Weston's Book Of Nudes/
by Willard Manus
"The nude is a basic human fact. We are all born naked! But that fact immediately clashes with another fact: for thousands of years we have not wandered unclothed about the earth, or if we did, were promptly clothed by scandalized neighbors or thrust briskly into jail. So we in turn clothe this cloistered phenomenon, the Nude, in illusions. When we meet with it in actuality, it astounds us--not by its beauty, which most of the time only the eyes of affection or the artist can detect, but by its variations from our ideal."
The result is EDWARD WESTON'S BOOK OF NUDES, a 96-page hardbound offering which the Getty (in association with the University of Arizona) released recently to coincide with an exhibition of Weston's work. The book includes the images as originally laid out by Weston and Newhall, the latter's essay, plus an introduction by Brett Abbott, assistant curator in the Department of Photographs at the Getty.
"Had the project been properly published in the 1950s, it would have been among the first books by an American photographer dedicated to the nude as an artistic subject in and of itself. Though it has taken more than fifty years, and the support of two arts organizations, Weston and Newhall's vision has finally been realized in print. As the only book of Weston nudes that the artist himself participated in creating, it has an exceptional significance in the history of photography," comments Abbott.
Coincidentally, Watson-Guptill Publications has released THE NUDE FEMALE FIGURE--A VISUAL REFERENCE FOR THE ARTIST by Mark Edward Smith (ppbk, 208 pages). The book is aimed at art students concentrating on sketching or painting the female form, though of course anyone who simply enjoys looking at naked women will be happy to peruse its pages. Smith has shot 220 color photographs of many different models--"some slender, some not, with lovely women of different skin tones, with some pregnant women, rejoicing in the miracle of new life," he writes--in classic studio poses (standing, sitting, kneeling, hands & feet, bending, crouching, etc).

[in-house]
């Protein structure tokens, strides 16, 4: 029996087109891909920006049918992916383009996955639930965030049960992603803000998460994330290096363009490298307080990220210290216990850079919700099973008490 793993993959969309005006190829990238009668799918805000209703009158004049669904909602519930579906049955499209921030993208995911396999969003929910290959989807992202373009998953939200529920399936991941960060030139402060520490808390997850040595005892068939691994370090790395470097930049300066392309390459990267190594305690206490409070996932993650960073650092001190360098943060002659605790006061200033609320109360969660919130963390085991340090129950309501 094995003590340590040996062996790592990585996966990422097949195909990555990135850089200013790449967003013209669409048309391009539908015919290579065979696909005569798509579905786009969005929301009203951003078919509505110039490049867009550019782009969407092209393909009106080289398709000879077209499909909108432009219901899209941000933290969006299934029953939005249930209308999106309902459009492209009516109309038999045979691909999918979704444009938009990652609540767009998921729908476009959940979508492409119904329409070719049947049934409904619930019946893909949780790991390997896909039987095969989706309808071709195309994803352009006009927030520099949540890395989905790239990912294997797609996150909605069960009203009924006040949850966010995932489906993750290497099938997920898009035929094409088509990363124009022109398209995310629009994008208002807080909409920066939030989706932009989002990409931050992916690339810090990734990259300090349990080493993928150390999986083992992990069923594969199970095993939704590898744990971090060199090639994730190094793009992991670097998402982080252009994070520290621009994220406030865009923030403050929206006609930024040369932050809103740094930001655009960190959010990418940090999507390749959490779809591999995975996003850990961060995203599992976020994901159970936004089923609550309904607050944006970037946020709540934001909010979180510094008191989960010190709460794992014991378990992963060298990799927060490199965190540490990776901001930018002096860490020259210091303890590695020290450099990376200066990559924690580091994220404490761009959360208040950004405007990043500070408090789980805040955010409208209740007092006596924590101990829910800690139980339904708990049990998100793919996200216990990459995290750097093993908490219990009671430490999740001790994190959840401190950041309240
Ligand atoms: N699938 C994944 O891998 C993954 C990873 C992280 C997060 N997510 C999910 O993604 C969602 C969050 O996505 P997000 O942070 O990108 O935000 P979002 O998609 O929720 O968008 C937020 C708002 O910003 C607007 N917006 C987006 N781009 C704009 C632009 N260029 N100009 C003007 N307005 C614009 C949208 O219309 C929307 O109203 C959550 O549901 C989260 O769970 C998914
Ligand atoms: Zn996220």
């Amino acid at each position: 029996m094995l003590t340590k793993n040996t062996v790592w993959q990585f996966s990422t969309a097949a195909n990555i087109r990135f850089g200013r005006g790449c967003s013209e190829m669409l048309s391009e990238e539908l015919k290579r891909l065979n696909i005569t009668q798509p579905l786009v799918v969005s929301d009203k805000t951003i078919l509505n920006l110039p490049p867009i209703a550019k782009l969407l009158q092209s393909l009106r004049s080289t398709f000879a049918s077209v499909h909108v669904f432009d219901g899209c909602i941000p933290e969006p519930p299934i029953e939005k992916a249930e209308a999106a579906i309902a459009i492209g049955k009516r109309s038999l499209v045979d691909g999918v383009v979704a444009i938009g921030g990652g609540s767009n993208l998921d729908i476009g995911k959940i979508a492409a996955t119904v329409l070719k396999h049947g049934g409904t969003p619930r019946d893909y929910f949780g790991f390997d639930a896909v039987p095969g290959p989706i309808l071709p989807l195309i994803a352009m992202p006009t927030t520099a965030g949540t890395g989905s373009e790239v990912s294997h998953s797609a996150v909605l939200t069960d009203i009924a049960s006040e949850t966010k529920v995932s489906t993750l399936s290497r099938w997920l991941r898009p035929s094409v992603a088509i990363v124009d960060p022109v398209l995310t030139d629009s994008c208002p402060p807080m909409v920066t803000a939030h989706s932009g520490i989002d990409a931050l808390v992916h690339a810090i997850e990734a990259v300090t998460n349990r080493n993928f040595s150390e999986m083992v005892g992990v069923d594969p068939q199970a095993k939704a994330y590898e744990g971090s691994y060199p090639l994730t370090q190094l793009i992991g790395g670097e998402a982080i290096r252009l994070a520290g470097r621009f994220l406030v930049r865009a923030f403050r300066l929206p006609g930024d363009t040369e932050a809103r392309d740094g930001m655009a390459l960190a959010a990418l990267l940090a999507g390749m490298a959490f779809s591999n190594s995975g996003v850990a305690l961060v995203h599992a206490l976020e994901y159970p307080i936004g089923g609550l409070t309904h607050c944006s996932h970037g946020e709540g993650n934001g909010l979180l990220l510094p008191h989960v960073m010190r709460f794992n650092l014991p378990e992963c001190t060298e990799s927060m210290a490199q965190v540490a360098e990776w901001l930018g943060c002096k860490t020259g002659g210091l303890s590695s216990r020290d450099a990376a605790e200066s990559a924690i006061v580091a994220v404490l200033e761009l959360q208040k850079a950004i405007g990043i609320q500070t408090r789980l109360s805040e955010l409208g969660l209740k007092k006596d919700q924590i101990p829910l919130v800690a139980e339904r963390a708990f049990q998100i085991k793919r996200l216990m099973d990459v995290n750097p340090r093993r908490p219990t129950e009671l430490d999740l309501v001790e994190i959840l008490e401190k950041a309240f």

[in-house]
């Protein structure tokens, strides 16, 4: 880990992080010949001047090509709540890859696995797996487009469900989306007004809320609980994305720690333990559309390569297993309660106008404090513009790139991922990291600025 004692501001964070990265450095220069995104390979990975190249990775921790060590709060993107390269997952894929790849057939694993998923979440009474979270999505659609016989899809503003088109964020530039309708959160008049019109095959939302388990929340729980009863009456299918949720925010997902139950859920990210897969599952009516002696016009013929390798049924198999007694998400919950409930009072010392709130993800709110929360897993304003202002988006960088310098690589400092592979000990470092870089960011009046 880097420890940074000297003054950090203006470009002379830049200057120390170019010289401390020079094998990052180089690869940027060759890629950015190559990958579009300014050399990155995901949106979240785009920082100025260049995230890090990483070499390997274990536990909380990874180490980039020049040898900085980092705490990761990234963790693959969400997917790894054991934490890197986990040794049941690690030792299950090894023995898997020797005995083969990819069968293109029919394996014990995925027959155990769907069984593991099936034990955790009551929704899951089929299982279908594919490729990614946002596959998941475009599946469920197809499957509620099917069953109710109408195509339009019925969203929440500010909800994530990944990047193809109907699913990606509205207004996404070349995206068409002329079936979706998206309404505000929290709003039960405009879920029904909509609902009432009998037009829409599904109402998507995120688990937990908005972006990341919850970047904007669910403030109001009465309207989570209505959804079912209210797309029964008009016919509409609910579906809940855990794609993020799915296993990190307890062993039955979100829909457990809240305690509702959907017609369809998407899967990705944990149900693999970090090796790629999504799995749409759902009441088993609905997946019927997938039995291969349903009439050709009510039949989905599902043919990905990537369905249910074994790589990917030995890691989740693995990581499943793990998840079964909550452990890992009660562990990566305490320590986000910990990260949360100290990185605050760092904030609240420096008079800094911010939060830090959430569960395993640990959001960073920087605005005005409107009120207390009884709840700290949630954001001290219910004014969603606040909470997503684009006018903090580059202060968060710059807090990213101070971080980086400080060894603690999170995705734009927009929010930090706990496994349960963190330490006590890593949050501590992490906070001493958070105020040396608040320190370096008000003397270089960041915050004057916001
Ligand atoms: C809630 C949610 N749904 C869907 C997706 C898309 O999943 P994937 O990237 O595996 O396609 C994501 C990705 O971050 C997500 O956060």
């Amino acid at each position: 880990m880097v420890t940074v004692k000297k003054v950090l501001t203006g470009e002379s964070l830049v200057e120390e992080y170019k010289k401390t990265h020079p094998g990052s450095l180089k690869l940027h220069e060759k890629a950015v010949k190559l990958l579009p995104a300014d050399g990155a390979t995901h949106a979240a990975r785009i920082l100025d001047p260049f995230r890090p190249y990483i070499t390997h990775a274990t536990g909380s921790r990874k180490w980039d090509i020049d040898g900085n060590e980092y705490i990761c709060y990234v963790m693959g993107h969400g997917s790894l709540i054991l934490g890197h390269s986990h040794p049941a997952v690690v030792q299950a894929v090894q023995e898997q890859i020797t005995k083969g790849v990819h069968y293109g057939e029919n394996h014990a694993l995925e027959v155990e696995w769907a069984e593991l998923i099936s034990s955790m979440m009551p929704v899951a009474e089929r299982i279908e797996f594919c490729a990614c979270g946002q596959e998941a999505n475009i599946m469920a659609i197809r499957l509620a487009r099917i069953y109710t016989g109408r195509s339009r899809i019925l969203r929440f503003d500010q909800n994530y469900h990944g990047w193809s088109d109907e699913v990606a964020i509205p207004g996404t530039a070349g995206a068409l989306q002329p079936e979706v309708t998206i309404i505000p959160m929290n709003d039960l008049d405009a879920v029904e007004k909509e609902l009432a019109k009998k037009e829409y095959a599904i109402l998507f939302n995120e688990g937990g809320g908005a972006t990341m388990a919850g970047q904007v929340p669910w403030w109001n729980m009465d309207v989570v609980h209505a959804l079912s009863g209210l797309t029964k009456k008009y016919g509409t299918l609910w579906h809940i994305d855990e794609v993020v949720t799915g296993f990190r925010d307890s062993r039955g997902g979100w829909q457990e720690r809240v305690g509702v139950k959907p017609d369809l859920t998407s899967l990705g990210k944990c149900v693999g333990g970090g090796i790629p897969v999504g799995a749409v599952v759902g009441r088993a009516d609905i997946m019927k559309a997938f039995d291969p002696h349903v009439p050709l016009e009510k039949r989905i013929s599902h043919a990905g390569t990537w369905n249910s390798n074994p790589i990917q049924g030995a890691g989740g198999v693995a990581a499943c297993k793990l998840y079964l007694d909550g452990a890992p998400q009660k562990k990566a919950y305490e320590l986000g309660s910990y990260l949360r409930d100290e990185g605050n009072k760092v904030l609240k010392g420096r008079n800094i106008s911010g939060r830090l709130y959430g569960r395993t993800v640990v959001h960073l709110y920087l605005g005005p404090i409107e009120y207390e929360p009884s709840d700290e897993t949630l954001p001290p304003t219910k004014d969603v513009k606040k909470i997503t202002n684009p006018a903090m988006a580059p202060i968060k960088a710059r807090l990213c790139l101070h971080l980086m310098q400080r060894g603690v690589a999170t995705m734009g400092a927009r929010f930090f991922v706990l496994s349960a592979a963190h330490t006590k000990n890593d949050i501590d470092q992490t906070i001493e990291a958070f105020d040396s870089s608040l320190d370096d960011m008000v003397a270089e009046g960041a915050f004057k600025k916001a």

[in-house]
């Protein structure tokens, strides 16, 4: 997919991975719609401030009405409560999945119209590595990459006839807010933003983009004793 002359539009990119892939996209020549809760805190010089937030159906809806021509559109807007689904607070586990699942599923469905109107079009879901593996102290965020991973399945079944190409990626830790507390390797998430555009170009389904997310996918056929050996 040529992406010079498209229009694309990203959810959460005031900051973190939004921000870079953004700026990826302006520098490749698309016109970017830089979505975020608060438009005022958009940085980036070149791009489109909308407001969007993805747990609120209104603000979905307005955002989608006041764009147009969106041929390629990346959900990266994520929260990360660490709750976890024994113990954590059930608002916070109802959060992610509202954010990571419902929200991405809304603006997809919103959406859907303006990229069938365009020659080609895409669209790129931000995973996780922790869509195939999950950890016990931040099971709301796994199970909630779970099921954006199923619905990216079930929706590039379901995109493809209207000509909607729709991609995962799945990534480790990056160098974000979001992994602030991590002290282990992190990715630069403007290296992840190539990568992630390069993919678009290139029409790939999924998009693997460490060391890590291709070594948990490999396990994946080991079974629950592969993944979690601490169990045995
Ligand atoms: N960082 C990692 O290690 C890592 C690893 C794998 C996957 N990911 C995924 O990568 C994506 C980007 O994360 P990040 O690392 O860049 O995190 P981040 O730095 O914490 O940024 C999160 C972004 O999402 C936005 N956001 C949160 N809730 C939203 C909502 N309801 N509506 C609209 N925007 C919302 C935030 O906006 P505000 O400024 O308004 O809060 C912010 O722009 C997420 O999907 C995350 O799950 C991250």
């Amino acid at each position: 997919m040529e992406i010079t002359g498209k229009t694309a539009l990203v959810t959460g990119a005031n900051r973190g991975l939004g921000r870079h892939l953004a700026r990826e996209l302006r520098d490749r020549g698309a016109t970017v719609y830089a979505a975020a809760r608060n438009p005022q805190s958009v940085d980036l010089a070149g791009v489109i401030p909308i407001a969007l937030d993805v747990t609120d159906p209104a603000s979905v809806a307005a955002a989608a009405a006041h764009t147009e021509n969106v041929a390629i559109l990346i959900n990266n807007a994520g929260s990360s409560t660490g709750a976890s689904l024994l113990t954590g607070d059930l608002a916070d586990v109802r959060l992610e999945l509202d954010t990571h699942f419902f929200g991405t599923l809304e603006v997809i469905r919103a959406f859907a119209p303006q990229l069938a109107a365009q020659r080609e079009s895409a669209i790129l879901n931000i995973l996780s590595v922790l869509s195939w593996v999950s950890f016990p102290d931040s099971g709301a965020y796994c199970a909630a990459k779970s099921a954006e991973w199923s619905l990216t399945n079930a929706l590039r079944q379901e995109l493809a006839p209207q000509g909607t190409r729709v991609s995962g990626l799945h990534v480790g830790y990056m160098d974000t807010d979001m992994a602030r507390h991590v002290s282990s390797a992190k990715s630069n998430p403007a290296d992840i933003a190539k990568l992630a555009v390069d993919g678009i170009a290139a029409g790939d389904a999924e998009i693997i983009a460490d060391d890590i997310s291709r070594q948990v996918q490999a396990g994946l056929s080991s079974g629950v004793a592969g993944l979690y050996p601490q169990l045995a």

Weston never used professional models, only his friends and family, and tried to transcend the erotic "to discover a realm where realism and abstraction coexist." His ultimate goal, adds Abbott, was to "show that the contours of a nude could echo those of a shell or dune, in the same way as shapes in a still life or landscape could resemble parts of the human body without symbolizing them."
Smith, whose previous books were The Figure in Motion and The Nude Figure, has a more utilitarian approach--"to celebrate the female form as nature's finest achievement." He has paid particular attention to composition, lighting and reproduction "to make it easy for artists to see the relationships between the parts of the body."